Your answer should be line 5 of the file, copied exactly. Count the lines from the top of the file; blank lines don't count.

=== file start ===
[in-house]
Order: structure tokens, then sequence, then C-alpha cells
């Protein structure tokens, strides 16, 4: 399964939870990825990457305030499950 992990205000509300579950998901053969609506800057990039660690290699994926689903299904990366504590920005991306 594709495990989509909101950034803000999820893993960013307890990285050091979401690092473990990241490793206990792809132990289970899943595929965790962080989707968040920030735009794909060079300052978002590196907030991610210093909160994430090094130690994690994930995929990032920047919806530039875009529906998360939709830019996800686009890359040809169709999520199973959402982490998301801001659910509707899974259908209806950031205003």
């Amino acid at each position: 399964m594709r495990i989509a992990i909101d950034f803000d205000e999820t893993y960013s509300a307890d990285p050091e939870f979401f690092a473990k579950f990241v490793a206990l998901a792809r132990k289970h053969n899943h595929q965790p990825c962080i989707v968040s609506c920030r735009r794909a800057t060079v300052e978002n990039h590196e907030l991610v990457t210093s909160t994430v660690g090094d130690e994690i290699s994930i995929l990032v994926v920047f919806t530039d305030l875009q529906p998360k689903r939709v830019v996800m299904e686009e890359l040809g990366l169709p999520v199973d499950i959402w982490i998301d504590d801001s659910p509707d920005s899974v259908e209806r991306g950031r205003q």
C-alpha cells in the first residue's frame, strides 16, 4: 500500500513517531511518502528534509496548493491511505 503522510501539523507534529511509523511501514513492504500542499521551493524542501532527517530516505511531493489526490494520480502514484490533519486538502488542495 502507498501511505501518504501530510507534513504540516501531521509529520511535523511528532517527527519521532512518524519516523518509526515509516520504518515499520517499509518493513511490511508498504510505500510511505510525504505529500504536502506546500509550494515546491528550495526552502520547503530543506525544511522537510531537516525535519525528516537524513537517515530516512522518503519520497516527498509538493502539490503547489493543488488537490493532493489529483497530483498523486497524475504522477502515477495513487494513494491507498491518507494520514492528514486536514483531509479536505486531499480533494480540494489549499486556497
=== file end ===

C-alpha cells in the first residue's frame, strides 16, 4: 500500500513517531511518502528534509496548493491511505 503522510501539523507534529511509523511501514513492504500542499521551493524542501532527517530516505511531493489526490494520480502514484490533519486538502488542495 502507498501511505501518504501530510507534513504540516501531521509529520511535523511528532517527527519521532512518524519516523518509526515509516520504518515499520517499509518493513511490511508498504510505500510511505510525504505529500504536502506546500509550494515546491528550495526552502520547503530543506525544511522537510531537516525535519525528516537524513537517515530516512522518503519520497516527498509538493502539490503547489493543488488537490493532493489529483497530483498523486497524475504522477502515477495513487494513494491507498491518507494520514492528514486536514483531509479536505486531499480533494480540494489549499486556497